Originally published on November 11, 2012
It must have caused quite a commotion when he arrived in this world.
Come to think of it; I’ve never heard of it before (or since) – being born with different colored eyes. But it’s true – although I never saw them myself. His wife told me about them, but she never described them.
She also told me that he was just a teenager when he left school to join the army – the Ontario Regiment to be exact. She said that his mother didn’t even kiss him goodbye when he left for Europe to fight in the Second World War.
It was a long journey – boarding a train in Oshawa for Halifax – and then by ship to England. But he had his guitar with him, and his buddies from the neighborhood, so he probably wasn’t lonely.
His wife also told me – with a look of pride – that he played his guitar on the BBC Radio, although it didn’t make him famous.
Then a few months later, his regiment was shipped to Sicily, Italy.
She told me that he was severely wounded – shrapnel from a bomb or grenade had struck him in the eye. She said that the medics placed sandbags around his head to keep him still while they removed the metal from his left eye – the operation took place on the battlefield.
But they couldn’t save his eye – there was nothing left of it.
He returned home to Oshawa – but the war for him was not over. There would be many sleepless nights – reliving the horrors of war.
He wore an eye patch for quite some time – until he got his replacement – a “glass eye.” Nobody could tease him about his different colored eyes anymore – they now matched!
His wife told me that they had met each other after the war – and it was love at first sight. She said they married and then went to Montreal for their honeymoon.
They started a family – their first child was a girl – and they named her Linda Mae.
Their second daughter was born a year later – they named her Leslie Heather.
A year later, they had their first boy and named him Daniel James.
Nobody ever called me Daniel – it was always just Danny or Saint. My brother Frederick (Freddy) was born a year later.
And then several years later, the stork brought Eric (Ricky) and then returned a year later to bring Randall (Randy).
I remember asking Dad about his experiences in the war, but he would always remain silent. He never talked about the war until I was an adult, but even then, he would only talk about it in general terms – never the gory details.
Mom explained that most of the soldiers that had seen action would never talk about their experiences.
I remember my cousin Jim Little from Calgary once telling me that he was a young boy when my Dad had returned home from the war. Jim and his parents were living in my Grandparent’s home on Ritson Road, and he remembers that whenever there was a severe storm – with thunder, Dad would be in the closet – taking cover – still thinking he was on the battlefield.
Mom told me that for years, Dad would wake up at night, screaming.
He was sick for the last year of his life.
Mom called me to say that Dad got rushed to the hospital in Oshawa and his heart was failing. A day or two later, my brother-in-law called to say that Dad wasn’t expected to live.
I made arrangements to fly to Toronto the next day and took a taxi from the airport directly to the hospital. My family was in his room – he was laying on the bed – eyes closed.
I asked my Mom if he was sleeping, but she sadly shook her head and told me that he wasn’t conscious.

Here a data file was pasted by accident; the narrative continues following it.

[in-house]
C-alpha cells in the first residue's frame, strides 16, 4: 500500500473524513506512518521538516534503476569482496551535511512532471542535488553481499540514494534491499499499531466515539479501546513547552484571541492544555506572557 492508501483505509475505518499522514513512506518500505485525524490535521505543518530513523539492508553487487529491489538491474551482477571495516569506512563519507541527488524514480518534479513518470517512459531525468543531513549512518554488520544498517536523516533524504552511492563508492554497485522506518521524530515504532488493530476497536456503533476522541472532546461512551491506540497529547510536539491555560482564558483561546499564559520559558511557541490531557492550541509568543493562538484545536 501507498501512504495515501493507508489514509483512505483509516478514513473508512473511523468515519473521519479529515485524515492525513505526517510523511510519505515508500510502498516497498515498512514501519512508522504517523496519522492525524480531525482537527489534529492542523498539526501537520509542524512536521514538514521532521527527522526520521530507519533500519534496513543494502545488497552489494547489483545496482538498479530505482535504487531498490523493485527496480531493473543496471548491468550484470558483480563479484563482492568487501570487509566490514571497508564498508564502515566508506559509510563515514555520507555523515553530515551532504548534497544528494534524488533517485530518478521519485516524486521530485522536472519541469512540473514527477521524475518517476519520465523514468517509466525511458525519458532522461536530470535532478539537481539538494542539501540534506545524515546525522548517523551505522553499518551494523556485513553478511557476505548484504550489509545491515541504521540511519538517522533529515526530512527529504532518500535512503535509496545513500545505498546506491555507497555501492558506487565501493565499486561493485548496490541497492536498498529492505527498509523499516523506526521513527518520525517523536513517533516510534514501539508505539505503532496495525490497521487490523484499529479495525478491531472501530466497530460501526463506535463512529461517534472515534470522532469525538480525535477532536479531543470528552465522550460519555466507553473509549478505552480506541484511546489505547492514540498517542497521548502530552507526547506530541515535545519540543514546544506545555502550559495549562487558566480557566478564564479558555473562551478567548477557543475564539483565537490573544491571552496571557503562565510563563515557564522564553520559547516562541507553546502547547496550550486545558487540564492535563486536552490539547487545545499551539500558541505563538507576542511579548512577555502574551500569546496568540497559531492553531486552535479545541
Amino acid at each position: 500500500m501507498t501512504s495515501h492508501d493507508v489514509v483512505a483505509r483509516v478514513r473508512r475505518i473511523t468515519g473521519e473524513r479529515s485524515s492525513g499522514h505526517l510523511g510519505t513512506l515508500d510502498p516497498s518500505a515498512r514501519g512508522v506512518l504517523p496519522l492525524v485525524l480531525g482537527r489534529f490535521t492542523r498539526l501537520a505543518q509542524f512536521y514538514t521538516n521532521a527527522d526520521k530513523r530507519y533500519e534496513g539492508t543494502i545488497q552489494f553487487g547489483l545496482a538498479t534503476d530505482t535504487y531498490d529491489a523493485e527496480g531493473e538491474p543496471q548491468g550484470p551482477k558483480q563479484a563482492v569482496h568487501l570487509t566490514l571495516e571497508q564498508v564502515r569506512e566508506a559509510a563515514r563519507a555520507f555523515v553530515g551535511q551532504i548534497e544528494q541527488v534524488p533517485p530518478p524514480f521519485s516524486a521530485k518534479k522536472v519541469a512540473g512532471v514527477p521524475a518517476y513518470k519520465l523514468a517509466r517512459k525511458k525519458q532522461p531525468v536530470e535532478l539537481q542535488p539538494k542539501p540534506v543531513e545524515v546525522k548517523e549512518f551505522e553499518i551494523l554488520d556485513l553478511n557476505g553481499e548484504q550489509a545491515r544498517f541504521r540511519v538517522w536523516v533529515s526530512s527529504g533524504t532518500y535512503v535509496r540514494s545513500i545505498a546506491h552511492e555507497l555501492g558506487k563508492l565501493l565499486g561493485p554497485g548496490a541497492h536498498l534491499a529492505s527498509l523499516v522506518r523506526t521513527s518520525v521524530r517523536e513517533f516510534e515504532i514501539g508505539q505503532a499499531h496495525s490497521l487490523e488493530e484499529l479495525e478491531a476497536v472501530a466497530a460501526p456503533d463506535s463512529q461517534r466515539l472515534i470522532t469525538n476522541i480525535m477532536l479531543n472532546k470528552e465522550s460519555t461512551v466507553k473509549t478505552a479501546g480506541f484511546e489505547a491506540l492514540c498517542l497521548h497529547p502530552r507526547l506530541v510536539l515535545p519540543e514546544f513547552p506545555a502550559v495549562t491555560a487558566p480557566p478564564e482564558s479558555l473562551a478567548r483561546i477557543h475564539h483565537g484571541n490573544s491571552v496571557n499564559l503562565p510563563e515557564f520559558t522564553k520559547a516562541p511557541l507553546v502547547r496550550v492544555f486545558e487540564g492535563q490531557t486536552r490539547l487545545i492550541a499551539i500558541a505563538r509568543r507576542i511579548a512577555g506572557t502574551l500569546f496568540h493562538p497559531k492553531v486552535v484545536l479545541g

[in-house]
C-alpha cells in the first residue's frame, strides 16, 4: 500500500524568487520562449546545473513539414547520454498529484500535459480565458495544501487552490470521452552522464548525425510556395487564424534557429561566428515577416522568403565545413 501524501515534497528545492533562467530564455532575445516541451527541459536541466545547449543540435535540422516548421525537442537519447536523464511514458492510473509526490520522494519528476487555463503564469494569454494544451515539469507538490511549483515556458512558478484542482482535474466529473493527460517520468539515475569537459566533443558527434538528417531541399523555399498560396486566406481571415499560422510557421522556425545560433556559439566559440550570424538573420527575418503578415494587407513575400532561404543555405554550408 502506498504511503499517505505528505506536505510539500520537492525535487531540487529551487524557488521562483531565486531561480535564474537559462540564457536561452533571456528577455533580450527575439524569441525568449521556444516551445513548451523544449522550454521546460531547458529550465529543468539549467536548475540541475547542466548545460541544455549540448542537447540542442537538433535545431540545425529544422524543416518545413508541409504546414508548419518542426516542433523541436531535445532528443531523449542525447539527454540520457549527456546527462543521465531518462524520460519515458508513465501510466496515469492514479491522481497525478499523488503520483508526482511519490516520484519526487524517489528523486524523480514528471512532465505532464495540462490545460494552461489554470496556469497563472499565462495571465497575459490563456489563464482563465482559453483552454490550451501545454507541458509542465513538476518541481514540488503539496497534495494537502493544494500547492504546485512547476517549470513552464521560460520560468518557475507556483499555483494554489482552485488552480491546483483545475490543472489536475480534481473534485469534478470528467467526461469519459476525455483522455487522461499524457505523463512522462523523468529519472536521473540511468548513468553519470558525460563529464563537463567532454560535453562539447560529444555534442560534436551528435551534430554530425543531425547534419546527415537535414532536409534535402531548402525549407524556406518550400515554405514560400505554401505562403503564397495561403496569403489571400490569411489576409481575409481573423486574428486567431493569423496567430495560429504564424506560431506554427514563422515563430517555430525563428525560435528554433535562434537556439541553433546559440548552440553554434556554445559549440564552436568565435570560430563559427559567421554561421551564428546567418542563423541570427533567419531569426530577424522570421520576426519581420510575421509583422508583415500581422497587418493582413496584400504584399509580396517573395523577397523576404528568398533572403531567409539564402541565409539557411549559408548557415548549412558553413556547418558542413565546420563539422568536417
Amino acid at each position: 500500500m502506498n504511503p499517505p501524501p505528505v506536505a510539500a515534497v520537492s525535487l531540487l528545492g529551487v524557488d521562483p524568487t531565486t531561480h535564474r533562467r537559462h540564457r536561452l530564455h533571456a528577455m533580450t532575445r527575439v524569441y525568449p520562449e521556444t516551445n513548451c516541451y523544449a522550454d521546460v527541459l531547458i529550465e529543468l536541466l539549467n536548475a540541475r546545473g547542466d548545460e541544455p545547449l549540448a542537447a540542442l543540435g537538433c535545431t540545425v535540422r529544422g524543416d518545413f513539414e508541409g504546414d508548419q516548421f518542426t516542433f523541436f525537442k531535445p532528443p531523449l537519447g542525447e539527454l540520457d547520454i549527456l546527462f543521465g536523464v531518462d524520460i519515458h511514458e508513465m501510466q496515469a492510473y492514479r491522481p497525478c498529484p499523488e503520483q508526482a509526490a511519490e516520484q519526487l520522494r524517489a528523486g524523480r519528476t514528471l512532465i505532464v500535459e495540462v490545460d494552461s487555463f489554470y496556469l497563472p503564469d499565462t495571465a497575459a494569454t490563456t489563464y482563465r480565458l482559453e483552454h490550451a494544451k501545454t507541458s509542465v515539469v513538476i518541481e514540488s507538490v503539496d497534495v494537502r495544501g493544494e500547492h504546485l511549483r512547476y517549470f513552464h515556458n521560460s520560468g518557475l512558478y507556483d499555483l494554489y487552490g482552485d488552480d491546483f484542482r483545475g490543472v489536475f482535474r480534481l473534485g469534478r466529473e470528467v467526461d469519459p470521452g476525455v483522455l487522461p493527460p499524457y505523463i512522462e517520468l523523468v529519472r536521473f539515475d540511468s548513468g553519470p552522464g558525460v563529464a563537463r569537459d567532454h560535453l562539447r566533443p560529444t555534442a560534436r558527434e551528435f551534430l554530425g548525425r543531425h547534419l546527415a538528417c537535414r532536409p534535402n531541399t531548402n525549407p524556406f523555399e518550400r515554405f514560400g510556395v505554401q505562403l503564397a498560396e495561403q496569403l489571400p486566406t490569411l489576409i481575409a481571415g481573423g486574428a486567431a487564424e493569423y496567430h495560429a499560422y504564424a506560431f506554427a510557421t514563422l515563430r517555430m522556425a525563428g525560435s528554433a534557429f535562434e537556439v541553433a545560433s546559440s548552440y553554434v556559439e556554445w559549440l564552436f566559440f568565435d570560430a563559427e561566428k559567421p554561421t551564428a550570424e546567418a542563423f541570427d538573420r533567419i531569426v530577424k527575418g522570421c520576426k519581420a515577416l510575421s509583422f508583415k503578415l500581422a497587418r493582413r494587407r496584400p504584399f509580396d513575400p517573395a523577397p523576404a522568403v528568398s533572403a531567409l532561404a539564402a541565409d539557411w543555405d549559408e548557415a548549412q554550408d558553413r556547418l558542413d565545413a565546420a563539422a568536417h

I went out into the hall and spoke to the Head Nurse – “Is my Dad going to regain consciousness? Is he going to be okay?”
She told me that Dad could still hear and comprehend – but he wouldn’t be able to respond. I didn’t believe her though – she was probably trying to be a comfort.
I remember walking back into the room and over to his bed. I stroked his head and told him that I loved him. I had never said that to him – and Dad had never said that he loved me either.
I also whispered that I was sorry for anything I did that might have hurt him. I then went over to sit beside Ma and Linda, my sister.
I had just sat down when suddenly, my Dad sat upright and looked directly at me, raised his arm and pointed at me and tried to say something but it all came out garbled. It lasted only a few seconds – and then, just as suddenly, he laid back down.! It was a beautiful moment – one I’ll never forget. Dad did hear me and was telling me he loved me! Or at least, it’s how I interpreted it.
I ran over to him and stroked his forehead, trying to reassure him that everything was going to be okay.
Ma suggested that we leave for the evening. My brother Randy would be staying in the room with Dad and then I would return to the hospital in the morning.
We said goodnight to Dad, and as we were leaving, I glanced at the framed picture of my Dad in his army uniform – taken just before he went to the war in Europe. Ma brought the photo to Dad’s room because it was Remembrance Day – November 11th.
On our drive back to their apartment, I told Ma that I had never said that I loved him before, but I was happy that he was able to hear me.
But I knew that he loved me – because Ma told me so. He was brought up in a family that didn’t show their emotions – so it just wasn’t in his nature. We had just walked into their place, and the telephone rang.
I answered the phone; it was Randy. He said that Dad had just passed away!
Yes, he passed away on Remembrance Day, November 11, 2001 – – how befitting for a veteran.
And Ma, who was just a bit superstitious, would often comment on how strange it was that when she moved sometime later into a condo in Ajax, that it happened to be #1101 (eleven-o-one) and that Dad had died on 11/01.
And on September 26, 2010, Mom was reunited with Dad.
Rest in Peace, Dad.
Rest in Peace, Ma.
All My Love Forever and Ever,
Today’s Tune (from Danny’s library of purchased music):
Dedicated to my friend Dale Challice, a veteran.